Paudie Ryan, Cappamore with some of the silage he cut on Monday
CAPPAMORE dairy farmer Paudie Ryan wasn't relaxing on Bank Holiday Monday as five acres of silage was cut on his land in Cullina on Monday evening - it must be one of the first in County Limerick.
And he is going to make the most of the sunshine as it won’t be baled until Wednesday evening.
“The reason it is so early is because despite using all the tricks of the trade I found grazing the first rotation hard with the bad weather. Cows were out in early February but were forced indoors for a full week on two occasions.
“However, as it was so mild all year grass grew well, resulting in some paddocks going too strong for grazing. I normally graze all the silage ground first before closing.
“But I just couldn’t get around to this one and as it was way ahead of the other silage fields l thought it best to take it out now and take advantage of the fabulous weather. It should make excellent feed,” said Paudie, a former Limerick region winner at the Dairygold Milk Quality Awards.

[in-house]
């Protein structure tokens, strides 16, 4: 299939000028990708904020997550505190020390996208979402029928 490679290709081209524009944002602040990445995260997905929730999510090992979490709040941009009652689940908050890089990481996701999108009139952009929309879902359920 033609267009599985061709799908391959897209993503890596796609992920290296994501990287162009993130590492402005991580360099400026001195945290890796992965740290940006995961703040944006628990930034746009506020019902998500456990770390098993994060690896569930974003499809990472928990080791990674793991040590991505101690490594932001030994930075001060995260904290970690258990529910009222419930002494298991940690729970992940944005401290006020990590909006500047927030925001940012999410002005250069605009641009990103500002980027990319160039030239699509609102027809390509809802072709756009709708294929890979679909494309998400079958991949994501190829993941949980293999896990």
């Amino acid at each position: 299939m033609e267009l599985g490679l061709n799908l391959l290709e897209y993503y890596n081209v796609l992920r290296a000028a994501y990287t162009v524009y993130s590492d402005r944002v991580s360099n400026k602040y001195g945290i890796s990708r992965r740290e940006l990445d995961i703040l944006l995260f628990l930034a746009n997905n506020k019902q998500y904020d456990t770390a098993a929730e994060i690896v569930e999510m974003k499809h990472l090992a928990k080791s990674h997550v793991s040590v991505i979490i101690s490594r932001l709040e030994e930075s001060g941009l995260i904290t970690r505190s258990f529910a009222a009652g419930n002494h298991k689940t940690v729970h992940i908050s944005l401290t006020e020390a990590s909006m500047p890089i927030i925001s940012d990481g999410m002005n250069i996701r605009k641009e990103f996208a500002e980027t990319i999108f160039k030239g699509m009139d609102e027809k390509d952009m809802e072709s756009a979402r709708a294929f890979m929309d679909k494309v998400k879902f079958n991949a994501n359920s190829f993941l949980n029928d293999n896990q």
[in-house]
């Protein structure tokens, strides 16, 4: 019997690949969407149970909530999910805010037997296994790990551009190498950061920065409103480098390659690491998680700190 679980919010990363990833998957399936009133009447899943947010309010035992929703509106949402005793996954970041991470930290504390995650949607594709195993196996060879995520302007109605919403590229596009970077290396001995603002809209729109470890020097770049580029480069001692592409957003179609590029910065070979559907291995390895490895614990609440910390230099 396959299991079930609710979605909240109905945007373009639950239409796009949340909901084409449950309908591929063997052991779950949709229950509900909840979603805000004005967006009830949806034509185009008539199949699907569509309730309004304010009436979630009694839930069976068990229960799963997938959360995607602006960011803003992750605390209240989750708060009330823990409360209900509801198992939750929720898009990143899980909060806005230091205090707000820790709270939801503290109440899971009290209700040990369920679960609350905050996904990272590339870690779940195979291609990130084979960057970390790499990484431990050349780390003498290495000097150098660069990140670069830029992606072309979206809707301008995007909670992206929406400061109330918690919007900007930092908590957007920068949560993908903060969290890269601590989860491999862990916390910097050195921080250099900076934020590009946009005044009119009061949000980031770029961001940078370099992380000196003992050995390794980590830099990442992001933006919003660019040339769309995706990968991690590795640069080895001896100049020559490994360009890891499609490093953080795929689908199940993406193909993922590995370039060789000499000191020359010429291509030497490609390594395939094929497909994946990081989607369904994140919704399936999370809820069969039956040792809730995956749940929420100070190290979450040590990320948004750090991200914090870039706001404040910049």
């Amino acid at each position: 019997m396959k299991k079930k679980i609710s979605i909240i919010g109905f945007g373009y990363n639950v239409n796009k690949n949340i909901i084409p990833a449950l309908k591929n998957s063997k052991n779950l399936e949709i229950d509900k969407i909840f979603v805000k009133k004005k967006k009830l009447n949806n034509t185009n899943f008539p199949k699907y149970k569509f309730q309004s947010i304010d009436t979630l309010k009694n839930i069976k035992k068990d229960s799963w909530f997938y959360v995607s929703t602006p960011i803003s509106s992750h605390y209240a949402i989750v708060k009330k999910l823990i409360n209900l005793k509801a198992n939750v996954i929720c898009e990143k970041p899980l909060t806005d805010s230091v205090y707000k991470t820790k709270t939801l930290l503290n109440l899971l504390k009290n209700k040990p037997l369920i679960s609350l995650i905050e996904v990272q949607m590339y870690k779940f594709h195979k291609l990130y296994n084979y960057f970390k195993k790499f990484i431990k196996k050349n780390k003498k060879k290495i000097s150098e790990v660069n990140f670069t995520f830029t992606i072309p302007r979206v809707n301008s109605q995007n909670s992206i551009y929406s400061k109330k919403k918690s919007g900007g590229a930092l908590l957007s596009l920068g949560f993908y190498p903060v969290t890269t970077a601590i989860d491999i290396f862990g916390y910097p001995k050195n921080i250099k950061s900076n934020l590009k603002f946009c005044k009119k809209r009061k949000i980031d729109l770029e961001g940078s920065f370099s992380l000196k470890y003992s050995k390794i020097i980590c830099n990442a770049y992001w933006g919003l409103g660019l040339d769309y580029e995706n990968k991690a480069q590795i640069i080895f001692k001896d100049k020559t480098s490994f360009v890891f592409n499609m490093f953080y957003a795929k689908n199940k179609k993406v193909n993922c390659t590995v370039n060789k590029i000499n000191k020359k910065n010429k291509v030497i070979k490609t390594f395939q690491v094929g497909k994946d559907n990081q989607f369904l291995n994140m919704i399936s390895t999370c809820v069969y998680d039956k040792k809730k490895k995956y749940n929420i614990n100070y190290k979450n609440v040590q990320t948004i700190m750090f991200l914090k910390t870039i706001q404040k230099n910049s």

Paudie doesn’t know if he is the first man to cut in the county but he was certainly the first to buy silage wrap from Tommy Ryan and the team at the Dairygold co-op store in Cappamore.
Separately, with the sun beating down this week farmers have been warned that they have a high risk of developing potentially fatal skin cancers due to the outdoor lifestyle.
According to the Irish Cancer Society, 23% of skin cancers occur in people who work out of doors. The charity wants farmers and builders, in particular, to be keenly aware of the risks of sun exposure.
“Farmers are outdoors from sunrise to sunset, and very often have no protection on their skin so are very vulnerable to skin cancer,” said IFA president, Joe Healy.
Log on to www.cancer.ie for tips on how best to protect your skin.